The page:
Guest Blogger: Commander Jason Lyons, Castle Rock, Colorado, Police Department
Can Badges, Brushes, and Paint Change History?
Castle Rock, Colorado, Police Department’s (CRPD) Art around the Rock program proved the answer to that question is yes. The project came to fruition after Officer Seth Morrissey spent the summer of 2013 on the Castle Rock Police Bike Unit. He and his partner rode the Castle Rock trails system every day as part of their daily duties and noticed that some of the trails and overpasses had many years of unaddressed graffiti. That summer they took multiple reports of graffiti type vandalism along the trails and knew something had to be done. Later that year, the CRPD hosted a Crime Prevention Through Environmental Design (CPTED) course, which Morrissey attended. One of the main points discussed in the course was the benefit of designing an area which encourages people to come and spend some time. If you can bring people to an area where individuals do not normally frequent; it will increase the amount of “eyes” on the area and lessen the chances that crime will occur.
In 2014, Morrissey transferred to the department’s Community Oriented Policing and Problem Solving Unit and put his CPTED training to work, focusing on cutting down on the increasing graffiti problem. Initially a reactive response to an ongoing criminal concern, Community Policing officers initiated the mural project, which came to be known as“Art around the Rock”. Officers looked at 18 areas that were “tagged” regularly and came up with a goal to complete three murals that summer. Partnering with local artists, organizations, businesses, and other Town of Castle Rock departments, the first mural began in May 2014. By the time the Colorado winter began, Community Policing officers had orchestrated the work and completion of 15 murals throughout Castle Rock. The program was so successful, a proactive response is underway to paint murals in areas not yet subjected to graffiti.
Murals Are Done, Now What?
One of the main concerns while the murals were being painted was “what if they get tagged”? Morrissey and his partner Officer Kevin Torrens utilized trail cameras to keep an eye on the murals until an “anti-graffiti” coating could be applied. What they found was a major increase in pedestrian traffic in the area and citizens spending time in front of the murals. Some even had picnics. The idea of creating an environment where people would come and spend time worked… even better than expected.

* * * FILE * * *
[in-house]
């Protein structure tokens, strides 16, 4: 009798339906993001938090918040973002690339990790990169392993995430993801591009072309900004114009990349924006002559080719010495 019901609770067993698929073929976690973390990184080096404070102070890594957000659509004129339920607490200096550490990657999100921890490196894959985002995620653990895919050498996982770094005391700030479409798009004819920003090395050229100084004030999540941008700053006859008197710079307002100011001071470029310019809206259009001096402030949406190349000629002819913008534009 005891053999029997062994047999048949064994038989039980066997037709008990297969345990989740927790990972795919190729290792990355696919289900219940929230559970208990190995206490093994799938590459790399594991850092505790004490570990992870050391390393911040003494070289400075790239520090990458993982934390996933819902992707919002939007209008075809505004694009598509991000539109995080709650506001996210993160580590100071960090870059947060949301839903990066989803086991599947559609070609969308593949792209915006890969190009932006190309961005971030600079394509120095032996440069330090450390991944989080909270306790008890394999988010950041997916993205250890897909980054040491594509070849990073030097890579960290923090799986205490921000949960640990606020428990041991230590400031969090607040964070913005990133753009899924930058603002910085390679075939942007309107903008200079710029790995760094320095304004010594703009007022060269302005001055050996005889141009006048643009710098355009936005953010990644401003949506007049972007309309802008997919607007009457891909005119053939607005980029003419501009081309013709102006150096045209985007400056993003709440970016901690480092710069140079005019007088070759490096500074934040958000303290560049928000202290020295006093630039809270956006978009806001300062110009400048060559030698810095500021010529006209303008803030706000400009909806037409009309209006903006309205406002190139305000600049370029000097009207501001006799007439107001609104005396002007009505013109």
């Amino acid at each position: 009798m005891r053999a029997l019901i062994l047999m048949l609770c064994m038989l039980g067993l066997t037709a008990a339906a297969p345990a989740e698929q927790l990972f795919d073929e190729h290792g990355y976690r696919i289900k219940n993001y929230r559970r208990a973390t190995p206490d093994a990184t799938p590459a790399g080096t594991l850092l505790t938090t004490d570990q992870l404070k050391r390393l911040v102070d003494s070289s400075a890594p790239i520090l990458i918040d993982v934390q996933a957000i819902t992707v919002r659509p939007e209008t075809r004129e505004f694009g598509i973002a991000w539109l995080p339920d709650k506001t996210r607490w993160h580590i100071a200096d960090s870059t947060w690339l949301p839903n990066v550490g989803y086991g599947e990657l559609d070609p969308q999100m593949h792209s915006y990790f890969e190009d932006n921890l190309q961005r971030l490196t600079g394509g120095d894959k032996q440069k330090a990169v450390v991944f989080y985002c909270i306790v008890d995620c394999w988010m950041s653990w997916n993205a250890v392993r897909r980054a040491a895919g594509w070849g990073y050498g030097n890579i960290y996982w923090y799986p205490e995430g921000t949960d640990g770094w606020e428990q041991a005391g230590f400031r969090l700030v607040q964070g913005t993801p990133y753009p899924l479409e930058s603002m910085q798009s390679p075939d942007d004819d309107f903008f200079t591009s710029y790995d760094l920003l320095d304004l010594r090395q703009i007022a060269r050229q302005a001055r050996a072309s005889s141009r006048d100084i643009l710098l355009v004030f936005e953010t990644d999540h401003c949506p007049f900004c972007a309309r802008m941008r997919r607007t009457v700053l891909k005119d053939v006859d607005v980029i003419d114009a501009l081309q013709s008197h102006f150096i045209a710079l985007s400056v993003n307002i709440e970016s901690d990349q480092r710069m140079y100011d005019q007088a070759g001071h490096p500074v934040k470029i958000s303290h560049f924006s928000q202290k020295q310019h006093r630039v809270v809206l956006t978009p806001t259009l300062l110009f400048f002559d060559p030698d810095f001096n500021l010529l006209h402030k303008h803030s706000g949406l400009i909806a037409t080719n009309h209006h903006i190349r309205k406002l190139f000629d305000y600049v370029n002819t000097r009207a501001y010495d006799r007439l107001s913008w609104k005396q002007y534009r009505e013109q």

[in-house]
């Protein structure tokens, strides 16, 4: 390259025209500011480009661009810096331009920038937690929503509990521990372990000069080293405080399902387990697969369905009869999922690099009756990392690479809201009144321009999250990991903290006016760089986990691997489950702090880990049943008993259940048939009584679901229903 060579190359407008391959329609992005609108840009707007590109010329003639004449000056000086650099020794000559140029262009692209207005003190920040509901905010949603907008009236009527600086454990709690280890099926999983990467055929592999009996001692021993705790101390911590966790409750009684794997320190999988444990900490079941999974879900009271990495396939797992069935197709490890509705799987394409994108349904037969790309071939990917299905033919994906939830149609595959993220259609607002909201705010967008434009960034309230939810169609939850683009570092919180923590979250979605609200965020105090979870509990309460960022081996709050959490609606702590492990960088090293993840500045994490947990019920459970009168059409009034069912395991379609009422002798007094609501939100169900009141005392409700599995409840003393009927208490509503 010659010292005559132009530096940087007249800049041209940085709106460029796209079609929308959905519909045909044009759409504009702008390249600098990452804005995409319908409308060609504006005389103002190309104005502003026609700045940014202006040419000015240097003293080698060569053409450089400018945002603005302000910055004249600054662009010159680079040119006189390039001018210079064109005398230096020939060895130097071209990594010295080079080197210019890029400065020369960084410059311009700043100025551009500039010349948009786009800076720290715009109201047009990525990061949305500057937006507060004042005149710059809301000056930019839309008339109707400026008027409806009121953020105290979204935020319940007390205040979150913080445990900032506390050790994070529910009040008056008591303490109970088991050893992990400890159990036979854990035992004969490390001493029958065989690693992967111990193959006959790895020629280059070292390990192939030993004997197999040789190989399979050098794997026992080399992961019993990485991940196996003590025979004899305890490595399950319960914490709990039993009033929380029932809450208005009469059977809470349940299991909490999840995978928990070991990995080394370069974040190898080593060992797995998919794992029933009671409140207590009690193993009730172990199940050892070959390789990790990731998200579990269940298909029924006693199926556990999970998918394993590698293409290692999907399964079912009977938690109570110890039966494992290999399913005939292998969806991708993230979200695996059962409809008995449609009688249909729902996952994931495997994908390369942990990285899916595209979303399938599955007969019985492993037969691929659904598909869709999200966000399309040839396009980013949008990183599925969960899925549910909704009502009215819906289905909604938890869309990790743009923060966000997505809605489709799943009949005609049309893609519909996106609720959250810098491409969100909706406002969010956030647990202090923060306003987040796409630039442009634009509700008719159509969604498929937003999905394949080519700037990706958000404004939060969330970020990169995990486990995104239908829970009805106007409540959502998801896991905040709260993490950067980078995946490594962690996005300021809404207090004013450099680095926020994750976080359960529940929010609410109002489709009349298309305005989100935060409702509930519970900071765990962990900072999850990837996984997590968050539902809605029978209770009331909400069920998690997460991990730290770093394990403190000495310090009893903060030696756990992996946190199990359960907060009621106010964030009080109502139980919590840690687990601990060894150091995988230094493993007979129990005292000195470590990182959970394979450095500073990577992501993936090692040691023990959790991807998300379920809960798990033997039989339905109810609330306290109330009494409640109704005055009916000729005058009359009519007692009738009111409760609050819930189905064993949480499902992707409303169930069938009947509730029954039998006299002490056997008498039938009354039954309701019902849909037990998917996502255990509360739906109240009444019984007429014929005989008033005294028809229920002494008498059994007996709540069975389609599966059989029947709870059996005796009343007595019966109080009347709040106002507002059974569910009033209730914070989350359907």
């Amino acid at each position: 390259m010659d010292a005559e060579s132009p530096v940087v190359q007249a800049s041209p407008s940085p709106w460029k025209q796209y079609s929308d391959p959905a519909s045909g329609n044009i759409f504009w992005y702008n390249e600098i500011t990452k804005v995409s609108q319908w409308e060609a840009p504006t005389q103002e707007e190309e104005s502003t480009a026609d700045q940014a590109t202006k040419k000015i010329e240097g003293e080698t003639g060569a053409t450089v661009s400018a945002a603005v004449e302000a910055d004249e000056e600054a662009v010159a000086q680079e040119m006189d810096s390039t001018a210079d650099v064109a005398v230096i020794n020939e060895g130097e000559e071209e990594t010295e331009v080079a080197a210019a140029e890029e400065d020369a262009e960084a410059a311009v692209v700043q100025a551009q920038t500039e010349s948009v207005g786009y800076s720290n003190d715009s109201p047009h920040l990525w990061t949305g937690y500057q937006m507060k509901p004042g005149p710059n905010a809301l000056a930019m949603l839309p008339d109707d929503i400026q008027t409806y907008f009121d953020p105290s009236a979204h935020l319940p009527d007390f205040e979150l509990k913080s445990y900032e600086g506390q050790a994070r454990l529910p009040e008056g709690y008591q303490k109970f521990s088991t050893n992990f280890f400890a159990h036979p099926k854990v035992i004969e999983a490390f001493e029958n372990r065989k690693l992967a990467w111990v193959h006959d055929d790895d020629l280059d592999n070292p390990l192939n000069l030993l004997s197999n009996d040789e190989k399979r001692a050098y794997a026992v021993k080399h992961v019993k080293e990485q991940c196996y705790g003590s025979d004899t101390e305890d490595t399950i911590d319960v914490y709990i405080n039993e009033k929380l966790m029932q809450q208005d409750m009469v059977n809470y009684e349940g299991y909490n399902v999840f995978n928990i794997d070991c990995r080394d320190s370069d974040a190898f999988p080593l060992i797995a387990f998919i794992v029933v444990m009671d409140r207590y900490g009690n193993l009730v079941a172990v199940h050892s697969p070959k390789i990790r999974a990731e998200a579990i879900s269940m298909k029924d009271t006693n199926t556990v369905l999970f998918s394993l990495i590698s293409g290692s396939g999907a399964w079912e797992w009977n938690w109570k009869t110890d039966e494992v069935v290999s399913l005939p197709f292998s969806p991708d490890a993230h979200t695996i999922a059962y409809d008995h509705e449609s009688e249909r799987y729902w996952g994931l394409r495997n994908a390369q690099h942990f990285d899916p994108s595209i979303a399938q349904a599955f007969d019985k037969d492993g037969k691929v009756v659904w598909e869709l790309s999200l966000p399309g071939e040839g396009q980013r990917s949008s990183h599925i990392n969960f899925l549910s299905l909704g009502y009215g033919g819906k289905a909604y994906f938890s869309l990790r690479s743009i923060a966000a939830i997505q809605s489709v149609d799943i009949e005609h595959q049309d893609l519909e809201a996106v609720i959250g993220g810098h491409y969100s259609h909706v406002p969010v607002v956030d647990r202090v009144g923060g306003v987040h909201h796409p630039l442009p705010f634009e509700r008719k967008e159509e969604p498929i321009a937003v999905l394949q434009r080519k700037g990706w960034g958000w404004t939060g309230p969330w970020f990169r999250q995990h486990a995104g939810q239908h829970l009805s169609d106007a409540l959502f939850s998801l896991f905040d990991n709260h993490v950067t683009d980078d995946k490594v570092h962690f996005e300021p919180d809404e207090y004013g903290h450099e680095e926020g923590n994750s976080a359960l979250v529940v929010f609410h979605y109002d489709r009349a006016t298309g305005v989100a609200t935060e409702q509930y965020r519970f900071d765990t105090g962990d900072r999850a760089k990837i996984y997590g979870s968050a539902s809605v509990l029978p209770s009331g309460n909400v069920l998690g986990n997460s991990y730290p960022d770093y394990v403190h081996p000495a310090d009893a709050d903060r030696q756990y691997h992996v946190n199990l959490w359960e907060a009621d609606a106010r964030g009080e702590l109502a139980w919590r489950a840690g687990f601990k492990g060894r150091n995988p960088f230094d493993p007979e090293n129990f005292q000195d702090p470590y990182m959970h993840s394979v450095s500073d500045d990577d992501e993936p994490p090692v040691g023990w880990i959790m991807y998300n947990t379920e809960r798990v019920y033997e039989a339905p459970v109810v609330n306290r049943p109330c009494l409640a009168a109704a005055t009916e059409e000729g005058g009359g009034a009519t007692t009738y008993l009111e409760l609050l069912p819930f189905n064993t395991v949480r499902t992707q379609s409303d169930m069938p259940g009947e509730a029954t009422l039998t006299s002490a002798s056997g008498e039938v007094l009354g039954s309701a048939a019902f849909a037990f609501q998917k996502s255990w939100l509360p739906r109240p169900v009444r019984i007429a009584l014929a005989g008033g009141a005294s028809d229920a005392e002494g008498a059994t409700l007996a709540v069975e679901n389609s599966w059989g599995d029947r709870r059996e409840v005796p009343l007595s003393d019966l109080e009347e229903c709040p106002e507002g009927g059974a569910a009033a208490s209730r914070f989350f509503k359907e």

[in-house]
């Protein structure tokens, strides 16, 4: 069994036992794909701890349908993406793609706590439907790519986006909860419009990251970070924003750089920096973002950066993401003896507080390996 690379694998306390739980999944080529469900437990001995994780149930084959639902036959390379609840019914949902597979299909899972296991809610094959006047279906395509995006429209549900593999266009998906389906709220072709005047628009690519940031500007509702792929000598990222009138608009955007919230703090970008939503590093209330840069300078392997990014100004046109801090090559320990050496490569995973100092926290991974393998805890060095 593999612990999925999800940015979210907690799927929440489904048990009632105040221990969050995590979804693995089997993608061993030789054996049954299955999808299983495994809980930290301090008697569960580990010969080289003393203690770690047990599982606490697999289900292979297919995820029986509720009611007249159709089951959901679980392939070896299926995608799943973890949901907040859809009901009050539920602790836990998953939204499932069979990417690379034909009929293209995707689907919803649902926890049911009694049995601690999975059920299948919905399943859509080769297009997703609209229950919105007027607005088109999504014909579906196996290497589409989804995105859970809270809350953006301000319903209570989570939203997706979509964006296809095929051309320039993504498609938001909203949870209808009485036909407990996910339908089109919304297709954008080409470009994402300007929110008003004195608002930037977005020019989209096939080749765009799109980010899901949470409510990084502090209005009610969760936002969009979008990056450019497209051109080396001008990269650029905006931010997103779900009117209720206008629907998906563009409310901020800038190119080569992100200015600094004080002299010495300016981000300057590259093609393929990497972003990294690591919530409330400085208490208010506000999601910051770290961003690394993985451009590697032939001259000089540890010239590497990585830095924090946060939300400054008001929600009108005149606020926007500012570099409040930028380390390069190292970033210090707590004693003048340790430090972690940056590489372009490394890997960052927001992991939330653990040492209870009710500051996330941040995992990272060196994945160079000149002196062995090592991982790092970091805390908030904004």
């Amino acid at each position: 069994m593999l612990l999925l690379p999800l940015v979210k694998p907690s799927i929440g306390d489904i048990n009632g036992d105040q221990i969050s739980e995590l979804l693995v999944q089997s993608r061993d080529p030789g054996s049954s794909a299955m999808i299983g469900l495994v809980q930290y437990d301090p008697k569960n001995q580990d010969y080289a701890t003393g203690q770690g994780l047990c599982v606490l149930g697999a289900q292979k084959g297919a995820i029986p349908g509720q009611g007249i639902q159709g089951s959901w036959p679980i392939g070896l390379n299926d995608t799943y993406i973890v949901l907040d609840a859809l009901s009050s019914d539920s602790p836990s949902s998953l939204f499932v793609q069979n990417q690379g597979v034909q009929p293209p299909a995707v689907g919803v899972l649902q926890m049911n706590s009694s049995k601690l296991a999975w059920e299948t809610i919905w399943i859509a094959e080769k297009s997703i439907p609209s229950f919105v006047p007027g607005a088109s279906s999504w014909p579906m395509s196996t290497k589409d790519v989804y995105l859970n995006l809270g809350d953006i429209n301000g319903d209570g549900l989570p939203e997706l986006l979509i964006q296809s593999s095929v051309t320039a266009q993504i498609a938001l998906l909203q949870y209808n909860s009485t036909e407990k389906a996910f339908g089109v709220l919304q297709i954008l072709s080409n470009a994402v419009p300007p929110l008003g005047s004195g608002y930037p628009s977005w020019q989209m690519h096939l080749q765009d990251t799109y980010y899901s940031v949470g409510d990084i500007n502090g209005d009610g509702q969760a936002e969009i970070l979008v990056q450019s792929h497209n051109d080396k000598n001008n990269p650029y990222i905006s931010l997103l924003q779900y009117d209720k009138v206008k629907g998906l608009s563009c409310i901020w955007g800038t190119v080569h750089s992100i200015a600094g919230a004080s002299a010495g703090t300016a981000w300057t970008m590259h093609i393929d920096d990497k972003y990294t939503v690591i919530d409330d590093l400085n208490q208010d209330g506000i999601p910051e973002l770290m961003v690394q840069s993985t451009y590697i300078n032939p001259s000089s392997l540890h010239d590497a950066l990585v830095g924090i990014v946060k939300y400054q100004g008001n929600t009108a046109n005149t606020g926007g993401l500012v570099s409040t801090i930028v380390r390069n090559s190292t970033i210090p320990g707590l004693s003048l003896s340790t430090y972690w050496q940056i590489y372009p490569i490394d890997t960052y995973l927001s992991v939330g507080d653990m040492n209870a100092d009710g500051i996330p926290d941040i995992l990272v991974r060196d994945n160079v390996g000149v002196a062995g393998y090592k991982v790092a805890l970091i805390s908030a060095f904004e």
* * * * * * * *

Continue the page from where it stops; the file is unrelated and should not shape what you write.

“Are My Tax Dollars Being Used On This Project”?
Believe it or not, officers heard that question from only one citizen, but that was the only citizen complaint. The Town of Castle Rock’s Facebook page was filled with positive comments about the project. Citizens were posting “selfies” of themselves in front of the different murals. One of the favorites was painted by Artist Janene DiRico-Cable and titled “American Heroes”. It features a 25 foot tall American Flag with 18 foot tall silhouettes of a police officer, firefighter and soldier. Along the pillars that hold up the bridge that it is painted under are 8 foot tall silhouettes of all branches of the Armed Services.
Not a single tax dollar was spent on the mural project. Collaborating with local businesses, more than 500 gallons of paint were donated by organizations and corporations.
Documenting the Process.
Fifteen murals were painted during the summer of 2014, with two more due for completion this summer. The program has been successful in eliminating acts of graffiti in areas where murals have been painted. The Town of Castle Rock still experiences the occasional act of graffiti related vandalism, but not a single incident where a mural has been designed. The use of our trail system has increased substantially and the overall quality-of-life for those who use the system has increased immeasurably.
The Community Policing officers documented the project from the beginning. Below are some before and after shots. The Town of Castle Rock designed an interactive map which shows the locations of each mural, along with photos and a description.
Questions or comments can be directed to Seth Morrissey at firstname.lastname@example.org or 303-663-6153.